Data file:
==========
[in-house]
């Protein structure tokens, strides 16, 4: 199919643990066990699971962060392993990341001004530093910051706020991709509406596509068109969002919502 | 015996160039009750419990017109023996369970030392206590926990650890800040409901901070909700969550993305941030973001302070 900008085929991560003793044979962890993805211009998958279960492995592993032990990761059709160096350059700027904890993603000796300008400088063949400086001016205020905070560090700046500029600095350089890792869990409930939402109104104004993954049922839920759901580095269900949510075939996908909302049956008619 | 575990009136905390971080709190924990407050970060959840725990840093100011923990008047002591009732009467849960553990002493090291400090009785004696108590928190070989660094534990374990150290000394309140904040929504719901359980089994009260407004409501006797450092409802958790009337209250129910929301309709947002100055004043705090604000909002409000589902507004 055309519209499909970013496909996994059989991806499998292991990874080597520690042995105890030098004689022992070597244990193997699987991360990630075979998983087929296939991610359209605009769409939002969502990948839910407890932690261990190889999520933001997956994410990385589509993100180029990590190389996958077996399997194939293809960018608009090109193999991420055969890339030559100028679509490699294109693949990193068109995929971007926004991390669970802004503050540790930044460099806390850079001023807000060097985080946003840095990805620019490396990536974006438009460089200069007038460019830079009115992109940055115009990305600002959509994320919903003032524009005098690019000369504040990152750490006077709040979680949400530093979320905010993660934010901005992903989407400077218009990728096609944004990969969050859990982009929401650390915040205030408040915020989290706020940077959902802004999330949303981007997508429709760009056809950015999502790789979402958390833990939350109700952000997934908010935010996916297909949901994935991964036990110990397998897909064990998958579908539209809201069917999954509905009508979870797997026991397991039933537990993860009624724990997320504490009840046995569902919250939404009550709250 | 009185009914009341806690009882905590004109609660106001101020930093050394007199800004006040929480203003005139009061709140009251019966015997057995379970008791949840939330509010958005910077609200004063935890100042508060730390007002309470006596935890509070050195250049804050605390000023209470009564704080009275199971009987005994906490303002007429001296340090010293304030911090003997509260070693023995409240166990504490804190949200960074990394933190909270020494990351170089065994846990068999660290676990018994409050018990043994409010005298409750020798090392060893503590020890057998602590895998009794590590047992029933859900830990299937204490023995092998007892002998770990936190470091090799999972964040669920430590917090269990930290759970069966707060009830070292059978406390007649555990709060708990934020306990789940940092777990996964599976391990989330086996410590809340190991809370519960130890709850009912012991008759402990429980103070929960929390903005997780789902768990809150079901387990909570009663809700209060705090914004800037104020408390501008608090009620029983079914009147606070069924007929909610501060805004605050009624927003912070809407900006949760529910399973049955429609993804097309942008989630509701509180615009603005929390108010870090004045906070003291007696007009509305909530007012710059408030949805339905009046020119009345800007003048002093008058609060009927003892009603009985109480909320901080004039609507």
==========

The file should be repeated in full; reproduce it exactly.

[in-house]
């Protein structure tokens, strides 16, 4: 199919643990066990699971962060392993990341001004530093910051706020991709509406596509068109969002919502 | 015996160039009750419990017109023996369970030392206590926990650890800040409901901070909700969550993305941030973001302070 900008085929991560003793044979962890993805211009998958279960492995592993032990990761059709160096350059700027904890993603000796300008400088063949400086001016205020905070560090700046500029600095350089890792869990409930939402109104104004993954049922839920759901580095269900949510075939996908909302049956008619 | 575990009136905390971080709190924990407050970060959840725990840093100011923990008047002591009732009467849960553990002493090291400090009785004696108590928190070989660094534990374990150290000394309140904040929504719901359980089994009260407004409501006797450092409802958790009337209250129910929301309709947002100055004043705090604000909002409000589902507004 055309519209499909970013496909996994059989991806499998292991990874080597520690042995105890030098004689022992070597244990193997699987991360990630075979998983087929296939991610359209605009769409939002969502990948839910407890932690261990190889999520933001997956994410990385589509993100180029990590190389996958077996399997194939293809960018608009090109193999991420055969890339030559100028679509490699294109693949990193068109995929971007926004991390669970802004503050540790930044460099806390850079001023807000060097985080946003840095990805620019490396990536974006438009460089200069007038460019830079009115992109940055115009990305600002959509994320919903003032524009005098690019000369504040990152750490006077709040979680949400530093979320905010993660934010901005992903989407400077218009990728096609944004990969969050859990982009929401650390915040205030408040915020989290706020940077959902802004999330949303981007997508429709760009056809950015999502790789979402958390833990939350109700952000997934908010935010996916297909949901994935991964036990110990397998897909064990998958579908539209809201069917999954509905009508979870797997026991397991039933537990993860009624724990997320504490009840046995569902919250939404009550709250 | 009185009914009341806690009882905590004109609660106001101020930093050394007199800004006040929480203003005139009061709140009251019966015997057995379970008791949840939330509010958005910077609200004063935890100042508060730390007002309470006596935890509070050195250049804050605390000023209470009564704080009275199971009987005994906490303002007429001296340090010293304030911090003997509260070693023995409240166990504490804190949200960074990394933190909270020494990351170089065994846990068999660290676990018994409050018990043994409010005298409750020798090392060893503590020890057998602590895998009794590590047992029933859900830990299937204490023995092998007892002998770990936190470091090799999972964040669920430590917090269990930290759970069966707060009830070292059978406390007649555990709060708990934020306990789940940092777990996964599976391990989330086996410590809340190991809370519960130890709850009912012991008759402990429980103070929960929390903005997780789902768990809150079901387990909570009663809700209060705090914004800037104020408390501008608090009620029983079914009147606070069924007929909610501060805004605050009624927003912070809407900006949760529910399973049955429609993804097309942008989630509701509180615009603005929390108010870090004045906070003291007696007009509305909530007012710059408030949805339905009046020119009345800007003048002093008058609060009927003892009603009985109480909320901080004039609507």